Expedition 2: How Do Scientists Know What to Research?

Throughout our journey, we will be getting more familiar with the things that scientists and engineers do. Not only are these practices central to the life of a scientist but also to your own experiences in the science classroom and beyond. We’ll start by asking questions.

Despite the various work settings of science, one thing is certain: no matter where science is happening, questions are trying to be answered. As Kit describes, she didn’t know what her question was before she started. She did not wake up one day and ask herself, “Kit, what’s the story of that extinct fox in the Falkland Islands?” Kit had never heard of the fox and wasn’t even sure where the Falkland Islands were! Instead, she got the idea after hearing about another scientist’s work in the Falkland Islands. The researcher who would one day become Kit’s advisor mentioned that there was a fox that lived in the islands that nobody knew much about. This information caught Kit’s attention, and she knew that she needed to learn more in order to develop a scientific (testable) question for her research. Scientists often get ideas from one another, which speaks to the importance of sharing their information with other researchers so that someone else might pick up where the first left off.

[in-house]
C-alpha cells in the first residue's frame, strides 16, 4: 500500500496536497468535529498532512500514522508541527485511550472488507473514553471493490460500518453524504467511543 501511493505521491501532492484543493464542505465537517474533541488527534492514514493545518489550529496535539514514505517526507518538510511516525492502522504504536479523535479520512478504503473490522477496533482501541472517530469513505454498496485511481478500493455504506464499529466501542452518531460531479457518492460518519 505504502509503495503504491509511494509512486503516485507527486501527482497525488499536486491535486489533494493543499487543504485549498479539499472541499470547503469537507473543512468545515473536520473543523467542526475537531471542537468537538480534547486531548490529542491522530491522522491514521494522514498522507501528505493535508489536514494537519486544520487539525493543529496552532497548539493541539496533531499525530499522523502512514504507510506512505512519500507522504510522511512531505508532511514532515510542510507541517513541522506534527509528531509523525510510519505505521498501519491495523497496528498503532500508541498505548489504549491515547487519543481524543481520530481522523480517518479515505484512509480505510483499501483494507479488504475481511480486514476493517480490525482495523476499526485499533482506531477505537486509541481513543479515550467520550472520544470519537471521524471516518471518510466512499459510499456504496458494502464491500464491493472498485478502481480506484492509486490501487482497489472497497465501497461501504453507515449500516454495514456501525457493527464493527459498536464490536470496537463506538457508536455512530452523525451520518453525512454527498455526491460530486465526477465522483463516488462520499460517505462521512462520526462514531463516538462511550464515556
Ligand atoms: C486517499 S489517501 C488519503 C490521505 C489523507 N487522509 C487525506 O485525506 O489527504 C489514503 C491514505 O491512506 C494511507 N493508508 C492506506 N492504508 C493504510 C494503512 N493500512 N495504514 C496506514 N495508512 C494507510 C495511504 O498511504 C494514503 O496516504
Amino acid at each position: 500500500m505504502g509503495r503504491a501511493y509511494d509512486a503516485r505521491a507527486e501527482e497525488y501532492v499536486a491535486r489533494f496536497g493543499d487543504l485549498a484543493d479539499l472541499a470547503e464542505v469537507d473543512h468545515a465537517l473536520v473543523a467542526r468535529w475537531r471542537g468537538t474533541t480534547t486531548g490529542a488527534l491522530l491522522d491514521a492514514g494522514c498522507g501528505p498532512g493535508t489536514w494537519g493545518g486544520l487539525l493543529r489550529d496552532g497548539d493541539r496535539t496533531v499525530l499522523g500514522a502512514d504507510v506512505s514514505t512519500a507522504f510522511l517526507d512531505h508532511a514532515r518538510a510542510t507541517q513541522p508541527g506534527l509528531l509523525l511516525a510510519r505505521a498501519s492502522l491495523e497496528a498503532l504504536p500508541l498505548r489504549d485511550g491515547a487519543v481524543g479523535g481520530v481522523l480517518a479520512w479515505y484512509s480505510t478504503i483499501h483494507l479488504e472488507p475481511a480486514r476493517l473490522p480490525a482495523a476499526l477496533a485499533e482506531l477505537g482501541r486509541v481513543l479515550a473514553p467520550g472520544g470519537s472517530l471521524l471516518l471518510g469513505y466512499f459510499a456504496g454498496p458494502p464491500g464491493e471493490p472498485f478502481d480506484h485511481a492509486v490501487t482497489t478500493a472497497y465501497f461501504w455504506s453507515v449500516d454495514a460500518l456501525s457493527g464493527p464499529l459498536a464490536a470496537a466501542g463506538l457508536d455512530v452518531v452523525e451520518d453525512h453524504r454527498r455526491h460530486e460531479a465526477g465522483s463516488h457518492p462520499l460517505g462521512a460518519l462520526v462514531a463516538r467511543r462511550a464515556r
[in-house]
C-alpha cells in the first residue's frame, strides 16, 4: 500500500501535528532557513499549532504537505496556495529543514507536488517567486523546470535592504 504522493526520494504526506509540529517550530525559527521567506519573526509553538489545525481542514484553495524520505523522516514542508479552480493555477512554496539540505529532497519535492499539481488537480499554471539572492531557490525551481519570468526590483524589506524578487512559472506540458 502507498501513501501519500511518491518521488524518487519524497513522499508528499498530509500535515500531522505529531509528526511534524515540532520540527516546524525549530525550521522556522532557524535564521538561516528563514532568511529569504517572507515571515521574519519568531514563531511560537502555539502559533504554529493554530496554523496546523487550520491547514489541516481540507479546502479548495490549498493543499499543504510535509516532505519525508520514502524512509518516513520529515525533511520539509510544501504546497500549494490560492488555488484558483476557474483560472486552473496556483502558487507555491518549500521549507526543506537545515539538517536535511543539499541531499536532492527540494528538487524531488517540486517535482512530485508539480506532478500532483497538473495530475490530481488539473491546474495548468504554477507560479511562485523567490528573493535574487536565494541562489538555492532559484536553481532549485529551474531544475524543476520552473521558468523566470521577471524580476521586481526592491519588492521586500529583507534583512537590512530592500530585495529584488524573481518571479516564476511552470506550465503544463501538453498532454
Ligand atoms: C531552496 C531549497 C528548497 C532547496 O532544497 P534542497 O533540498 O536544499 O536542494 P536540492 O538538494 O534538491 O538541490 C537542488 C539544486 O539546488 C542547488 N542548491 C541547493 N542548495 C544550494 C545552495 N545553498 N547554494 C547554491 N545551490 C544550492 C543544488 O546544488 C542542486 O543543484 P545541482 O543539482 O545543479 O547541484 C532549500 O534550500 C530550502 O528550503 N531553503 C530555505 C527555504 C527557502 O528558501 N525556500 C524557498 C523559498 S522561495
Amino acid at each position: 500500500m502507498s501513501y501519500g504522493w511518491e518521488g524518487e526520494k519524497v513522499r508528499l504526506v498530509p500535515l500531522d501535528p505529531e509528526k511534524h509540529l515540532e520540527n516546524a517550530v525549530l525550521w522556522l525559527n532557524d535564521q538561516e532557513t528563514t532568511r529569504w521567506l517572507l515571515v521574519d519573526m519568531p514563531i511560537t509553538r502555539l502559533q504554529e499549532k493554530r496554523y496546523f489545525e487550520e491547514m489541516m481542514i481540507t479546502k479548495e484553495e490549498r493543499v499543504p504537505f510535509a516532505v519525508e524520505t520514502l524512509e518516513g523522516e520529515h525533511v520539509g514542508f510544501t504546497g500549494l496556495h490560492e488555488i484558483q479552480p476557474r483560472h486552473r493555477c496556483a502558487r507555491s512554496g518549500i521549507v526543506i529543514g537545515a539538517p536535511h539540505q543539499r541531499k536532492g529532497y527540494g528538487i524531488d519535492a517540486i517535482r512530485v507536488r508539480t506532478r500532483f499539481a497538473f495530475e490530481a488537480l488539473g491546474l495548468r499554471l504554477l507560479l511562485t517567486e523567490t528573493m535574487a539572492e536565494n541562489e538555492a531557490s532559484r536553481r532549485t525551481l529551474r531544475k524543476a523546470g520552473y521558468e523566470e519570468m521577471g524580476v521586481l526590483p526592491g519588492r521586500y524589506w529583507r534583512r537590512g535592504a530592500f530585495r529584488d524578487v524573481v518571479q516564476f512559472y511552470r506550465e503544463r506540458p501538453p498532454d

In order to begin research, you need to figure out what you know through making observations and learning from the knowledge of others. Obtaining, evaluating, and communicating information is another practice that scientist engage in during their work. These were the steps that Kit took by talking to others and reading science articles and research papers to develop the questions that still needed to be answered

Researchers often find interesting things along the way and share them so that other researchers can seek answers to them. The researcher Kit listened to shared that there was once a fox that was hunted to extinction, but not much else was known about it. This small bit of information brought Kit to where she is now!


What do you think?

Here are some questions to discuss with your class, or to investigate on your own!

Specific questions:   

  • What are possible ways that the warrah got to the islands?
  • Of the possibilities you came up with, are there any that are more likely than others? Why?

Broader questions: 

  • How does a scientist choose what they want to study?
  • What is something that you would like to study?
  • What other interesting questions do you think might develop about Kit’s adventure?

Have more questions?